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9.11 Kilbar Church, Barra

Cill Bharra is the remains of a 12th century church dedicated to St Barr. The site is thought to have been used for Christian worship since the 600s when there was a chapel here dedicated to St Barr – probably the same saint as St Finbarr of Cork.

Parts of the north and south walls of Kilbar Church are still standing. You can see the remains of the original door in the north wall. Alongside there is one remaining ruined wall of another chapel dating from the 1400s.

The North Chapel was probably built in the 16th century and is the only roofed building left on the site. Inside there is replica of the Kilbar Stone which dates from some time between 900 and 1100.

© Alan Sproull

On one side there is a Christian cross. On the rear is an inscription in Nordic runes written from top to bottom in three lines. The runes are transcribed as:-

…(t)ir·þ:ur·kirþu:s(t)in(a)r …r·is·kurs:sia(:)rstr …(k)a

making the sentence:-

…eftir Þorgerðu Steinar’s dóttur es kors sjá reistr

which translates as:-

‘In memory of Þorgerðr Steinarsdóttir is the cross raised’ or ‘This cross was raised in memory of Thorgerth, daughter of Steinar’.

Runes, ogham and latin were the three written scripts used during this period. Runes come from Scandinavia. Ogham was used by the Irish, Picts and Scots – an ogham inscription can be found at the Pictish fort of Dunadd. Latin was the language of the Christianity and spread with the faith. But most people could neither read nor write.

The cross is carved from local stone and is 1.36m high. The stone is unusual in combining both Christian and Nordic symbols. The Kilbar stone was found here but the original is now in the National Museum of Scotland.

The North Chapel also contains four graveslabs belonging to the MacNeill chiefs. These stones were carved by men from Iona and Oronsay and are similar in style to those found all along the west coast of Scotland. (See IonaKilmartin ChurchKeills ChapelKilmory Knap Chapel in Argyll.)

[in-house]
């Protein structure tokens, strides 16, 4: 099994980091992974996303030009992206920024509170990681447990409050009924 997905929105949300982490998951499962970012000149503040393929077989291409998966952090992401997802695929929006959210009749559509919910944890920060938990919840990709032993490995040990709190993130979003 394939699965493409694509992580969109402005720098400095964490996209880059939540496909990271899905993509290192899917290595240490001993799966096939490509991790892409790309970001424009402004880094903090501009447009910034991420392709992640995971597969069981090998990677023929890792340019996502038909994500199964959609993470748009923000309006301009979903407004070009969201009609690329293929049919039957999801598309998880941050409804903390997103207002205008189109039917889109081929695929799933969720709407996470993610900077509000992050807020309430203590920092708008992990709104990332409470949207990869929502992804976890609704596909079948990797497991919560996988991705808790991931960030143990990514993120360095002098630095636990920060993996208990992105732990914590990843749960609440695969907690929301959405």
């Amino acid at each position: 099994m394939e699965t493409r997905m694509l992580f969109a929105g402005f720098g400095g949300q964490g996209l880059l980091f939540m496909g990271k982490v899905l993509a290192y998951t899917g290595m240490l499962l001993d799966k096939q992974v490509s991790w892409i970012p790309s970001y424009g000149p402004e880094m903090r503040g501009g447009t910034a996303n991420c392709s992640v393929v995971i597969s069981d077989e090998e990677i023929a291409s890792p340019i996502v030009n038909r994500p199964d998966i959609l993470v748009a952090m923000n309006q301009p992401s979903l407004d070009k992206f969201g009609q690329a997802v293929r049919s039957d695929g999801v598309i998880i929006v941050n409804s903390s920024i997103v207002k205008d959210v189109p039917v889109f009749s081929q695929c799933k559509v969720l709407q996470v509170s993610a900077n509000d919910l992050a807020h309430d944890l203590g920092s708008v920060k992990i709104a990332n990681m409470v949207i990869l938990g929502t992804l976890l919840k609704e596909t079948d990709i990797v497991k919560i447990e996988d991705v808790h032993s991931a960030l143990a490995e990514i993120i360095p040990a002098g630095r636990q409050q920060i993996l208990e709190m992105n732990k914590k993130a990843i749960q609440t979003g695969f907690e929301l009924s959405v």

Writing in 1703 in his ‘Description of the Western Isles’ Martin Martin says,

‘The natives have St. Barr’s wooden image standing on the altar, covered with linen in form of a shirt; all their greatest asseverations are by this saint. I came very early in the morning with an intention to see this image, but was disappointed; for the natives prevented me by carrying it away, lest I might take occasion to ridicule their superstition, as some Protestants have done formerly; and when I was gone it was again exposed on the altar.

Local tradition tells a story that St Barr was a follower of Colmcille who came to Barra to convert the islanders. A previous missionary had been burnt and eaten but St Barr managed to bring Christianity to Barra. When it was time for him to leave the island, St Barr prayed for the islanders and when he had gone, a statue was erected of him. In 1625, Father Cornelius Ward notes that he saw a statue of St Barr in the church at Kilbar. The islanders celebrated the saint’s day with a holiday from work and horse racing and shinty matches until the mid 19th century. By the mid 20th century, local people with friends or relatives buried at St Barr would still mark the saint’s day with a day of rest.

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